Diabetes is often found in dogs; about 1 in every 300 dogs has it. Diabetes causes a dog to be increasingly thirsty, which leads to more frequent urination and urination at odd times. Diabetes can be treated in dogs, but it has to be diagnosed by a vet. This is done through medication and diet changes. While it’s usually a life-long disease for dogs, it can be managed and your dog can live a healthy, long life.
4. Hormonal Imbalance
As we mentioned above, the majority of dogs who pee in their sleep are older spayed females. However, this can happen to males, too! It’s a different type of imbalance, but the treatment is the same. The vet diagnoses it with a blood test and prescribes medication to correct the problem and improve the muscle tone of the bladder sphincter.
5. Kidney Disease
Kidney disease leads dogs to drink a lot more water than they usually do, which means they need to urinate more frequently. Additionally, kidney problems can cause weakness and disorientation, which may lead to accidents. Another sign of dog kidney failure–urine color. Dark yellow, brown, and red urine can all be signs of kidney failure, and your dog should be brought to an emergency vet immediately. Your vet will need to diagnose this with a blood test, but if it’s caught early a dog can recover well.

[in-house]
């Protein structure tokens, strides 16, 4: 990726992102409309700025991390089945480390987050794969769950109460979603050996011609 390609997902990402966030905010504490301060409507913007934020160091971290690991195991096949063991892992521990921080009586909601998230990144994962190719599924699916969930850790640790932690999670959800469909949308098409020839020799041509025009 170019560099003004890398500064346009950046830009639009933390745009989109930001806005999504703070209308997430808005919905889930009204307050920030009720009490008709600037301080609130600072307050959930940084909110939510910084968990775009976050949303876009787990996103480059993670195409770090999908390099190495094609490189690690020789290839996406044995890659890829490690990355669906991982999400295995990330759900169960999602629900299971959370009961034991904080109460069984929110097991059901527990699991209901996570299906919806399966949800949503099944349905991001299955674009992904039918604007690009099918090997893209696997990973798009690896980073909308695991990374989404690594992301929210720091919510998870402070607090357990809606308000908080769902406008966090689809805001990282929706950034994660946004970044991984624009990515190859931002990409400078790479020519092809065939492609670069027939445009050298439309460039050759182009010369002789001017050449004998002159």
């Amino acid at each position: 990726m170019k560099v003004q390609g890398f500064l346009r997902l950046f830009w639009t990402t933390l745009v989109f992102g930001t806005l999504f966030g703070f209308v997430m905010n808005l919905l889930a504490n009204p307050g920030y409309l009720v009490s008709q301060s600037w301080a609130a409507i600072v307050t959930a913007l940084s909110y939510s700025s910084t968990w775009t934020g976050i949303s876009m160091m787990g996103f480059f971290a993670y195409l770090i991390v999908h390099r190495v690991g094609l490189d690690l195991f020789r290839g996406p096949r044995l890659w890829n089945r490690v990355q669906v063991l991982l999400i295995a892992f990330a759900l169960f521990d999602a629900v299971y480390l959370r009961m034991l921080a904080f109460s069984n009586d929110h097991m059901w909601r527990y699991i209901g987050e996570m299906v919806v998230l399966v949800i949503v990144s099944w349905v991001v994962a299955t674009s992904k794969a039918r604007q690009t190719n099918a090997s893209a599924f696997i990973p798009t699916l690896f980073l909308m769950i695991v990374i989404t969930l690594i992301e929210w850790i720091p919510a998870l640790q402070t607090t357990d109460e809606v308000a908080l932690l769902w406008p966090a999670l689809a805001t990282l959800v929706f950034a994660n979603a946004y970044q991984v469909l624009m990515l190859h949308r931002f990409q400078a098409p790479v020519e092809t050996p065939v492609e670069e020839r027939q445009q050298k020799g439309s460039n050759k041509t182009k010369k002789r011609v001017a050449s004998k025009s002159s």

6. Prostate Disorders
If your dog is female, this definitely isn’t her problem! But boys can have prostate problems, especially as they age. Pressure from a swollen prostate can push on the bladder, causing frequent urination and discomfort.
7. Spinal Cord Degeneration or Disease
If your dog has problems with their spinal cord, they may have mobility loss or sensation loss that might lead to your dog peeing in their sleep. These issues can also cause incontinence while awake. Only your vet can properly evaluate your dog to determine whether or not they have a problem with their spinal cord.
What To Do About My Dog Peeing In Their Sleep?
There are lots of things you can do for your dog to stop nighttime incontinence or make the experience less messy to clean up.
Your vet can prescribe medicine that can help your dog regain bladder control. Sometimes, when the peeing in sleep is a symptom of something bigger, surgery or more intensive treatments may be needed.